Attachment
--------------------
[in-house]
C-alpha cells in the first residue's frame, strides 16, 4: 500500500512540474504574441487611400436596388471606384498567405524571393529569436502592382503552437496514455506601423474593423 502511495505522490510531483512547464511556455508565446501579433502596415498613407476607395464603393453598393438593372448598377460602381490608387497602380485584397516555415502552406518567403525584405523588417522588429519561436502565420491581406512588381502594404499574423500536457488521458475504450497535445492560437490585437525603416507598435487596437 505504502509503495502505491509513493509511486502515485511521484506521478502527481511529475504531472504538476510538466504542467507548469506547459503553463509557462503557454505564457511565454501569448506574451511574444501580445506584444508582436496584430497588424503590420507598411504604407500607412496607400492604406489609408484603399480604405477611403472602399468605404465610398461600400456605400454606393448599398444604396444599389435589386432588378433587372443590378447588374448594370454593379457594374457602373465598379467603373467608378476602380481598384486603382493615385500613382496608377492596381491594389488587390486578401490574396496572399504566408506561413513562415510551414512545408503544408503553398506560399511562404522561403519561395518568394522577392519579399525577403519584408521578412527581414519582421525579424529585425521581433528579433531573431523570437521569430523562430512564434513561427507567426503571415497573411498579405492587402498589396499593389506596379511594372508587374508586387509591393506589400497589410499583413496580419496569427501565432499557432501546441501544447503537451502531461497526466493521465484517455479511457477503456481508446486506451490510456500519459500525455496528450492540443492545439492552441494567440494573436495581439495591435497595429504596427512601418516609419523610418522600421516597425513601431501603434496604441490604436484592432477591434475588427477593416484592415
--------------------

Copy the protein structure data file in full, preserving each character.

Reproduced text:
[in-house]
C-alpha cells in the first residue's frame, strides 16, 4: 500500500512540474504574441487611400436596388471606384498567405524571393529569436502592382503552437496514455506601423474593423 502511495505522490510531483512547464511556455508565446501579433502596415498613407476607395464603393453598393438593372448598377460602381490608387497602380485584397516555415502552406518567403525584405523588417522588429519561436502565420491581406512588381502594404499574423500536457488521458475504450497535445492560437490585437525603416507598435487596437 505504502509503495502505491509513493509511486502515485511521484506521478502527481511529475504531472504538476510538466504542467507548469506547459503553463509557462503557454505564457511565454501569448506574451511574444501580445506584444508582436496584430497588424503590420507598411504604407500607412496607400492604406489609408484603399480604405477611403472602399468605404465610398461600400456605400454606393448599398444604396444599389435589386432588378433587372443590378447588374448594370454593379457594374457602373465598379467603373467608378476602380481598384486603382493615385500613382496608377492596381491594389488587390486578401490574396496572399504566408506561413513562415510551414512545408503544408503553398506560399511562404522561403519561395518568394522577392519579399525577403519584408521578412527581414519582421525579424529585425521581433528579433531573431523570437521569430523562430512564434513561427507567426503571415497573411498579405492587402498589396499593389506596379511594372508587374508586387509591393506589400497589410499583413496580419496569427501565432499557432501546441501544447503537451502531461497526466493521465484517455479511457477503456481508446486506451490510456500519459500525455496528450492540443492545439492552441494567440494573436495581439495591435497595429504596427512601418516609419523610418522600421516597425513601431501603434496604441490604436484592432477591434475588427477593416484592415